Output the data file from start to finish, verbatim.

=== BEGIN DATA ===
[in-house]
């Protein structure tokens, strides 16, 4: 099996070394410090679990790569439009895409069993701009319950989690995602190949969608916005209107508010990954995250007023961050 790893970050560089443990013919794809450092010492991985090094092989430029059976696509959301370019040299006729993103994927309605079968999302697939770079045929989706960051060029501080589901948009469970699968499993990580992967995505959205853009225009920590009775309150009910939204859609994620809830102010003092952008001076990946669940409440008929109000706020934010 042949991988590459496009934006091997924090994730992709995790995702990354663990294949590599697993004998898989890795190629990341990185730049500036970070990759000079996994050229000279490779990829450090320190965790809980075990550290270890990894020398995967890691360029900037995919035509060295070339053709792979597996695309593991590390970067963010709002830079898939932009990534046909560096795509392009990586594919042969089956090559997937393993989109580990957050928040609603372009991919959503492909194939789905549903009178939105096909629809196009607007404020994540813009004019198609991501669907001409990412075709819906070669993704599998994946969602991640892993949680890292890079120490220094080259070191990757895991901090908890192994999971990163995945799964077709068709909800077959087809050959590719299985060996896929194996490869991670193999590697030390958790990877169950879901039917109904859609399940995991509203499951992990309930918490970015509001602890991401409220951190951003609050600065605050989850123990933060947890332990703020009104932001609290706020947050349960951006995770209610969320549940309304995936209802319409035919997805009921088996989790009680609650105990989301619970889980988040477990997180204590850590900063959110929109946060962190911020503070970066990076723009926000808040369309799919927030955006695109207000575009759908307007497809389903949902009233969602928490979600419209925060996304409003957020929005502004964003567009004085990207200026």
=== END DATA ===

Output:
[in-house]
């Protein structure tokens, strides 16, 4: 099996070394410090679990790569439009895409069993701009319950989690995602190949969608916005209107508010990954995250007023961050 790893970050560089443990013919794809450092010492991985090094092989430029059976696509959301370019040299006729993103994927309605079968999302697939770079045929989706960051060029501080589901948009469970699968499993990580992967995505959205853009225009920590009775309150009910939204859609994620809830102010003092952008001076990946669940409440008929109000706020934010 042949991988590459496009934006091997924090994730992709995790995702990354663990294949590599697993004998898989890795190629990341990185730049500036970070990759000079996994050229000279490779990829450090320190965790809980075990550290270890990894020398995967890691360029900037995919035509060295070339053709792979597996695309593991590390970067963010709002830079898939932009990534046909560096795509392009990586594919042969089956090559997937393993989109580990957050928040609603372009991919959503492909194939789905549903009178939105096909629809196009607007404020994540813009004019198609991501669907001409990412075709819906070669993704599998994946969602991640892993949680890292890079120490220094080259070191990757895991901090908890192994999971990163995945799964077709068709909800077959087809050959590719299985060996896929194996490869991670193999590697030390958790990877169950879901039917109904859609399940995991509203499951992990309930918490970015509001602890991401409220951190951003609050600065605050989850123990933060947890332990703020009104932001609290706020947050349960951006995770209610969320549940309304995936209802319409035919997805009921088996989790009680609650105990989301619970889980988040477990997180204590850590900063959110929109946060962190911020503070970066990076723009926000808040369309799919927030955006695109207000575009759908307007497809389903949902009233969602928490979600419209925060996304409003957020929005502004964003567009004085990207200026």